Experts predict food prices will continue to rise in 2011

By John Dunn

- Last updated on GMT

Related tags: Food price inflation, Cost, Austrian school

Food price inflation fell to 4% in November from 4.4% in October, according to the latest shop price index compiled by the British Retail Consortium (BRC) and Nielsen.

This was the first slackening in rising food prices for five months, said the BRC.

But experts have warned that food price inflation will continue as supplies of ingredients come under increasing pressure from the growing global population and rising world consumer affluence.

Clive Black, analyst at Shore Capital Stockbrokers, said the outlook for food prices remained inflationary. "We are looking at 2% to 4% inflation for 2011. A year ago we were looking at 02%. So we are faced with an increase in food price rise momentum. But it should be manageable."

Stephen Robertson, BRC director general, said the fall in food inflation showed that the highly competitive grocery market had kept costs down in the run-up to Christmas. But he warned that there had been no fundamental change in the upward pressure coming from higher costs for wheat and other commodities.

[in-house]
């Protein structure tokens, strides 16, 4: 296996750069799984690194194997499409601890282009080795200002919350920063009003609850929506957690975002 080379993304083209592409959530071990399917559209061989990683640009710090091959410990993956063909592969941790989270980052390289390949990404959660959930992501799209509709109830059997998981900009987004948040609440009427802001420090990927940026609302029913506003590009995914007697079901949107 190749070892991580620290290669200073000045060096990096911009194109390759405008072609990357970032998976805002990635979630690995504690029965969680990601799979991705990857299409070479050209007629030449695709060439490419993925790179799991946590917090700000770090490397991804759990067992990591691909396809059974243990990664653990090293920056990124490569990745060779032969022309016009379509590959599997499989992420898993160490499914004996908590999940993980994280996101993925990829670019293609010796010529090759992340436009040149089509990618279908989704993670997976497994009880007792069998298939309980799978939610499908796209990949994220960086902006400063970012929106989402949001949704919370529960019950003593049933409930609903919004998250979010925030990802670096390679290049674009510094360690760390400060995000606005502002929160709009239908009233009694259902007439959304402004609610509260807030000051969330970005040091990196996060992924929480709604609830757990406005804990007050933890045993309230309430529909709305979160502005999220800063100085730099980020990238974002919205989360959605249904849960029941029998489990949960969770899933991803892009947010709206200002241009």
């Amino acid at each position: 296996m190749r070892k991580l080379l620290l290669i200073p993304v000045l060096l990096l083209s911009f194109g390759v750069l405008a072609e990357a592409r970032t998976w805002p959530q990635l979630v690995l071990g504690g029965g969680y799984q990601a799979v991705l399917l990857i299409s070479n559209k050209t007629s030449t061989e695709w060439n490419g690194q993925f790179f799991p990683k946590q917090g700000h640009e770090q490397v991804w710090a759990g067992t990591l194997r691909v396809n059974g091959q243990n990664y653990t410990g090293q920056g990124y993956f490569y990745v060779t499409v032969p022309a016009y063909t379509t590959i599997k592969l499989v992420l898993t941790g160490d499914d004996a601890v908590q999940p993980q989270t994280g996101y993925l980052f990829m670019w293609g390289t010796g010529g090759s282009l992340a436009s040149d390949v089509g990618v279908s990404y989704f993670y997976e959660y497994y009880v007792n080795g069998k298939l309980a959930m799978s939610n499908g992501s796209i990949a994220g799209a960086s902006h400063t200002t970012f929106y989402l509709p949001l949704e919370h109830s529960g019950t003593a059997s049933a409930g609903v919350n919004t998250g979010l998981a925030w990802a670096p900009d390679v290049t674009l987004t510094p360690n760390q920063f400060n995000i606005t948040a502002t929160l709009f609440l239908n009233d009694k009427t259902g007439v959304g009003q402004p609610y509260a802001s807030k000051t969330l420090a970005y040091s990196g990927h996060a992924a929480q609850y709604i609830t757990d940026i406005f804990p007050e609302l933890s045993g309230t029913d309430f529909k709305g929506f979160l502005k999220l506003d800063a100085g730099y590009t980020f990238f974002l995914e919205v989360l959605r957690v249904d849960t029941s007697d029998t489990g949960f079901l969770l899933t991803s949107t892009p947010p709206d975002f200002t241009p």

Mike Watkins, senior manager retailer services at Nielson, added: "We remain concerned about the underlying inflationary pressures and the VAT increase in January."

According to Shore Capital, fresh food price inflation was 2.6% in November, down from 3.4% in October. Ambient food inflation, however, rose slightly from 5.9% to 6.1%.

The US Department of Agriculture has predicted that food price inflation will accelerate during the first six months of this year. It has suggested that food prices in 2011 will rise 23% above 2010 levels with dairy prices expected to be as much as 5.5% higher than in 2010.

There is an across-the-board upward pressure on food prices, according to Black at Shore Capital. "It is a very real challenge for all food manufacturers. In the UK we predict the cost of food as a proportion of household expenditure to rise from 9% to over 10% when, for generations, it has been falling."

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